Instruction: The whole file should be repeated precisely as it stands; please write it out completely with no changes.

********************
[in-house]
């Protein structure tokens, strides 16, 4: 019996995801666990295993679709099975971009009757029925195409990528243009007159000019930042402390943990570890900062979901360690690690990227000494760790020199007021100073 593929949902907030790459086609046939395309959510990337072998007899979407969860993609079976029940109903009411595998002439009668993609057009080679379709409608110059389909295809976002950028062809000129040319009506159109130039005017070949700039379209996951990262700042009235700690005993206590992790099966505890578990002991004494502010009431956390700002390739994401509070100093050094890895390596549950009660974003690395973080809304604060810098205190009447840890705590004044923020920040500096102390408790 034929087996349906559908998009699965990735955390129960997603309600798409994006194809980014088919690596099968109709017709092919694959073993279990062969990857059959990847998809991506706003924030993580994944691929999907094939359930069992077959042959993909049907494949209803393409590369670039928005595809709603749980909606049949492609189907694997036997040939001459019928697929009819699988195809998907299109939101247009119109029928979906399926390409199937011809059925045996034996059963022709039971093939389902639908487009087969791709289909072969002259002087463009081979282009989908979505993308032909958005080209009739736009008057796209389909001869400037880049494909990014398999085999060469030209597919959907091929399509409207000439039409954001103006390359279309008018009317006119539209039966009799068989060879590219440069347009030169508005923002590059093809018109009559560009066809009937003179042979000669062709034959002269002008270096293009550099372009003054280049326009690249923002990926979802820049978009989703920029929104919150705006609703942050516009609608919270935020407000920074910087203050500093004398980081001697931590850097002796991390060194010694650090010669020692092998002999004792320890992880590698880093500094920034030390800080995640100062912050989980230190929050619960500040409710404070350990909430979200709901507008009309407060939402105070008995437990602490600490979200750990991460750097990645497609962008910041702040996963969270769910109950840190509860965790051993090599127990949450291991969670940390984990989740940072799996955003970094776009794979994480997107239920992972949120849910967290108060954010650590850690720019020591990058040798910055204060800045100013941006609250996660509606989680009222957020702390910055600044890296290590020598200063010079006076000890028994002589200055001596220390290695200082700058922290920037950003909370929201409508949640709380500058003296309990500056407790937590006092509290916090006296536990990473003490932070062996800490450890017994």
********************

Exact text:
[in-house]
């Protein structure tokens, strides 16, 4: 019996995801666990295993679709099975971009009757029925195409990528243009007159000019930042402390943990570890900062979901360690690690990227000494760790020199007021100073 593929949902907030790459086609046939395309959510990337072998007899979407969860993609079976029940109903009411595998002439009668993609057009080679379709409608110059389909295809976002950028062809000129040319009506159109130039005017070949700039379209996951990262700042009235700690005993206590992790099966505890578990002991004494502010009431956390700002390739994401509070100093050094890895390596549950009660974003690395973080809304604060810098205190009447840890705590004044923020920040500096102390408790 034929087996349906559908998009699965990735955390129960997603309600798409994006194809980014088919690596099968109709017709092919694959073993279990062969990857059959990847998809991506706003924030993580994944691929999907094939359930069992077959042959993909049907494949209803393409590369670039928005595809709603749980909606049949492609189907694997036997040939001459019928697929009819699988195809998907299109939101247009119109029928979906399926390409199937011809059925045996034996059963022709039971093939389902639908487009087969791709289909072969002259002087463009081979282009989908979505993308032909958005080209009739736009008057796209389909001869400037880049494909990014398999085999060469030209597919959907091929399509409207000439039409954001103006390359279309008018009317006119539209039966009799068989060879590219440069347009030169508005923002590059093809018109009559560009066809009937003179042979000669062709034959002269002008270096293009550099372009003054280049326009690249923002990926979802820049978009989703920029929104919150705006609703942050516009609608919270935020407000920074910087203050500093004398980081001697931590850097002796991390060194010694650090010669020692092998002999004792320890992880590698880093500094920034030390800080995640100062912050989980230190929050619960500040409710404070350990909430979200709901507008009309407060939402105070008995437990602490600490979200750990991460750097990645497609962008910041702040996963969270769910109950840190509860965790051993090599127990949450291991969670940390984990989740940072799996955003970094776009794979994480997107239920992972949120849910967290108060954010650590850690720019020591990058040798910055204060800045100013941006609250996660509606989680009222957020702390910055600044890296290590020598200063010079006076000890028994002589200055001596220390290695200082700058922290920037950003909370929201409508949640709380500058003296309990500056407790937590006092509290916090006296536990990473003490932070062996800490450890017994």